Medical or surgical treatment of severe heartburn prevents cancer of the oesophagus, a study from Karolinska Institutet with almost one million Nordic patients reveals. The results are published in the scientific journal JAMA Oncology.
Pathological heartburn and acid reflux affects 10-20 per cent of the adult population. Long and severe reflux is the strongest risk factor for cancer of the oesophagus (type adenocarcinoma), an aggressive cancer that is difficult to treat.
Reflux is usually treated with medicine to make the stomach contents less acidic, which usually eliminates or reduces symptoms. One alternative is to have an operation (anti-reflux surgery) which prevents the stomach contents from coming up into the oesophagus. Previous studies have not conclusively demonstrated that these treatments prevent oesophageal cancer, but the studies have not been sufficiently large or had enough follow-up time to ensure that conclusions can be drawn on any long-term cancer-preventive effects.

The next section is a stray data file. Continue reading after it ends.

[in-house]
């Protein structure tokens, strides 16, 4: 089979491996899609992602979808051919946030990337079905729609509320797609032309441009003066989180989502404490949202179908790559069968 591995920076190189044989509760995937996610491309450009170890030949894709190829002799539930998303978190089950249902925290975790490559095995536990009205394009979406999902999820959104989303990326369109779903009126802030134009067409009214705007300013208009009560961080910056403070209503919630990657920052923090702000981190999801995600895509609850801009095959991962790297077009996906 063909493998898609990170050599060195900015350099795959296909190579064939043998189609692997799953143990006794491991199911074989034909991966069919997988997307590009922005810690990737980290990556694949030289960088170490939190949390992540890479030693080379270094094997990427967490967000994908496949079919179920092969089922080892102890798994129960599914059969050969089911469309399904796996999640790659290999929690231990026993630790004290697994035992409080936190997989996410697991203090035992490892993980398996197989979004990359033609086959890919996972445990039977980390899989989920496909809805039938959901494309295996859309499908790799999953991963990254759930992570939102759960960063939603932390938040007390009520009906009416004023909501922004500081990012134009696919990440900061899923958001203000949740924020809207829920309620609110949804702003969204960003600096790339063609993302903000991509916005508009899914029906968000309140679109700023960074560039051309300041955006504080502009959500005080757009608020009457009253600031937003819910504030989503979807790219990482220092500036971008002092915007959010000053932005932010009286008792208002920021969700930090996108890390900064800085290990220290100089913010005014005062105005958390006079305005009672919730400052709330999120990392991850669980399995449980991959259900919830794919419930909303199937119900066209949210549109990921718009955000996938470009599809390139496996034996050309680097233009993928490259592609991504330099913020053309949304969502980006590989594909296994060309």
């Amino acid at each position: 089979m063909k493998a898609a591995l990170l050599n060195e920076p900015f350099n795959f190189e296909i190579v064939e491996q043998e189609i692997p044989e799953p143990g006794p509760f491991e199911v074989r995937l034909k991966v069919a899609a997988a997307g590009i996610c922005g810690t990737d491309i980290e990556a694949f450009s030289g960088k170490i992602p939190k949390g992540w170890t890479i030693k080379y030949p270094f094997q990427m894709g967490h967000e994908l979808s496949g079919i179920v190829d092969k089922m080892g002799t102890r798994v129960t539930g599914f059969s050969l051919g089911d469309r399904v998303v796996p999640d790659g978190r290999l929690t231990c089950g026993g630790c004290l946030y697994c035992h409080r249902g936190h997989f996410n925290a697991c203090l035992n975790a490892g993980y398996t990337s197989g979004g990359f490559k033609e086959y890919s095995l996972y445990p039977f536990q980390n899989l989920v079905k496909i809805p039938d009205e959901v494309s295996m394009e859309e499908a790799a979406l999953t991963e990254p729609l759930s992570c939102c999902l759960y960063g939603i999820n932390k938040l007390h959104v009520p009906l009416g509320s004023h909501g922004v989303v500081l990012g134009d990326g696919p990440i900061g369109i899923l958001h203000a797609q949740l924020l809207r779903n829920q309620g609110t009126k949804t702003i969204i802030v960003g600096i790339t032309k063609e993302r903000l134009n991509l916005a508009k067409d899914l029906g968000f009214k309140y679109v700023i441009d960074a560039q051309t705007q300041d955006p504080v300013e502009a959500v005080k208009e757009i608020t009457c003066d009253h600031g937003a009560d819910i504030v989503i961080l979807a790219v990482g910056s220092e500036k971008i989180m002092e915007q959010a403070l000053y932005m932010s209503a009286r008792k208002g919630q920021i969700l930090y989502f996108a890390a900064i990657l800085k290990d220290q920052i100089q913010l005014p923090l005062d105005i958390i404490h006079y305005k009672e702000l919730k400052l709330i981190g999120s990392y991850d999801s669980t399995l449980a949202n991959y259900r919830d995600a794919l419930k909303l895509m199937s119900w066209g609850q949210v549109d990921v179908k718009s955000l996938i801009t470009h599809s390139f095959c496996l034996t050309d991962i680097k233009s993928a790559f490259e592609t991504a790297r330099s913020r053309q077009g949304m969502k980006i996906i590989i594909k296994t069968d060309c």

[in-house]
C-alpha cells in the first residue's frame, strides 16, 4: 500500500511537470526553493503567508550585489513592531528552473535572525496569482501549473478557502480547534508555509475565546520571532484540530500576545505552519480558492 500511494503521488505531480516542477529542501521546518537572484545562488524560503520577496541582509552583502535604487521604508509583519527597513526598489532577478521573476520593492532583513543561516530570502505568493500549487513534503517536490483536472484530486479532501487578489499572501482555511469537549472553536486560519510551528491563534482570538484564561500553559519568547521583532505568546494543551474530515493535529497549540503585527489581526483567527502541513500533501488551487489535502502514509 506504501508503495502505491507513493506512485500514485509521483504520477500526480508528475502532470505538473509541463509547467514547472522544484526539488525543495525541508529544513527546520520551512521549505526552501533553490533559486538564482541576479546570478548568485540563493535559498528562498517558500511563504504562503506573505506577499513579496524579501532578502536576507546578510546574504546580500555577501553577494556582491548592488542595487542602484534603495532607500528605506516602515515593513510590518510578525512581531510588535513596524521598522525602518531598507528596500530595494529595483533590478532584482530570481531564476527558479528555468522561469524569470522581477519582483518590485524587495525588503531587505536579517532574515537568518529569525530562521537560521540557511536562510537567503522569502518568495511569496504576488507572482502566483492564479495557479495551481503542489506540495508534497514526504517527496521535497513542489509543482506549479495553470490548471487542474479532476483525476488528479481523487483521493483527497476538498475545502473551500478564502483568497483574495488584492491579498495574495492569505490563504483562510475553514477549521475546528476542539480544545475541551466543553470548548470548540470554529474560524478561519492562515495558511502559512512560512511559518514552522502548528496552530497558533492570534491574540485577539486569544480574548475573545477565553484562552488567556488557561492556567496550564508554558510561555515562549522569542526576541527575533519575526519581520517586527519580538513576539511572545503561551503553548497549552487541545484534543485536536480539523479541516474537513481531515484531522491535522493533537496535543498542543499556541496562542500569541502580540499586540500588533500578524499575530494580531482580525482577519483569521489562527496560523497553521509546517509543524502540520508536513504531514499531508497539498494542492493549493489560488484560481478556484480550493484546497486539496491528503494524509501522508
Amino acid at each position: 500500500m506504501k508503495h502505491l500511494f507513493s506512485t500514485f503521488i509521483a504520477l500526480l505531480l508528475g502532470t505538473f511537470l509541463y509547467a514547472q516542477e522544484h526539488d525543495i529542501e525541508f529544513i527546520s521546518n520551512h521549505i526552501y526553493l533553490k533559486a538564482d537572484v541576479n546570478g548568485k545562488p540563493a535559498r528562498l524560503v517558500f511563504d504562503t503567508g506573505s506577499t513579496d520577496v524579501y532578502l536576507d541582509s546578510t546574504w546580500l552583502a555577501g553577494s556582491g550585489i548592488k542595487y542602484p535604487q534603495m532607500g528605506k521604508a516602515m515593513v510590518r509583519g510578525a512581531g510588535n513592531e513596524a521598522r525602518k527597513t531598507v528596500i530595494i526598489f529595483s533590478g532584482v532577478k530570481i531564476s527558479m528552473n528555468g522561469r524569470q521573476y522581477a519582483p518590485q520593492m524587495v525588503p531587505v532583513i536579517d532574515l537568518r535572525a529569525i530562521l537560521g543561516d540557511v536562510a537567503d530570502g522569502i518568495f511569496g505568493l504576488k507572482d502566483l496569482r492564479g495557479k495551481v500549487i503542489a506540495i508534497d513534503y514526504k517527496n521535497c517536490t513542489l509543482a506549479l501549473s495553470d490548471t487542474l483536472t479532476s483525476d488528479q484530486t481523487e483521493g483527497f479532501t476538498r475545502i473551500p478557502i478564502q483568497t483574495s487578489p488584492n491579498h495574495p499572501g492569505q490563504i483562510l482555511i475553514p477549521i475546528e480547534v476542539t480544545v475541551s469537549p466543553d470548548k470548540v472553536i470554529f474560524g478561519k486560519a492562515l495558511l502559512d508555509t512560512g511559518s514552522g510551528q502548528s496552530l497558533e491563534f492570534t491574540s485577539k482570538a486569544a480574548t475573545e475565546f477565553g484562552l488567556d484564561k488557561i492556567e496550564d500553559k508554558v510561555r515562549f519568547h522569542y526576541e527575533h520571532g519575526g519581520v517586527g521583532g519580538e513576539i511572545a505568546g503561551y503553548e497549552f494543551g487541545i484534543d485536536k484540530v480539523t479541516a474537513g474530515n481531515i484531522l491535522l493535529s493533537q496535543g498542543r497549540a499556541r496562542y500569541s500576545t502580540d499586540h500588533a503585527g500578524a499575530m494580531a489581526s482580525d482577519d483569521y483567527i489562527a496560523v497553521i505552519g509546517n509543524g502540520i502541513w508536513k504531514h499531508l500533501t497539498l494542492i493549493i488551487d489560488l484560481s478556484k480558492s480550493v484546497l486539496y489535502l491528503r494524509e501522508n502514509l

In the present study, researchers used health data records from 1964 to 2014 from the five Nordic countries. Of the more than 940,000 patients with reflux in the study, about 895,000 received medical treatment and of those nearly 2,370 patients (0.3 per cent) developed cancer of the oesophagus during the follow-up period.
Article originally posted at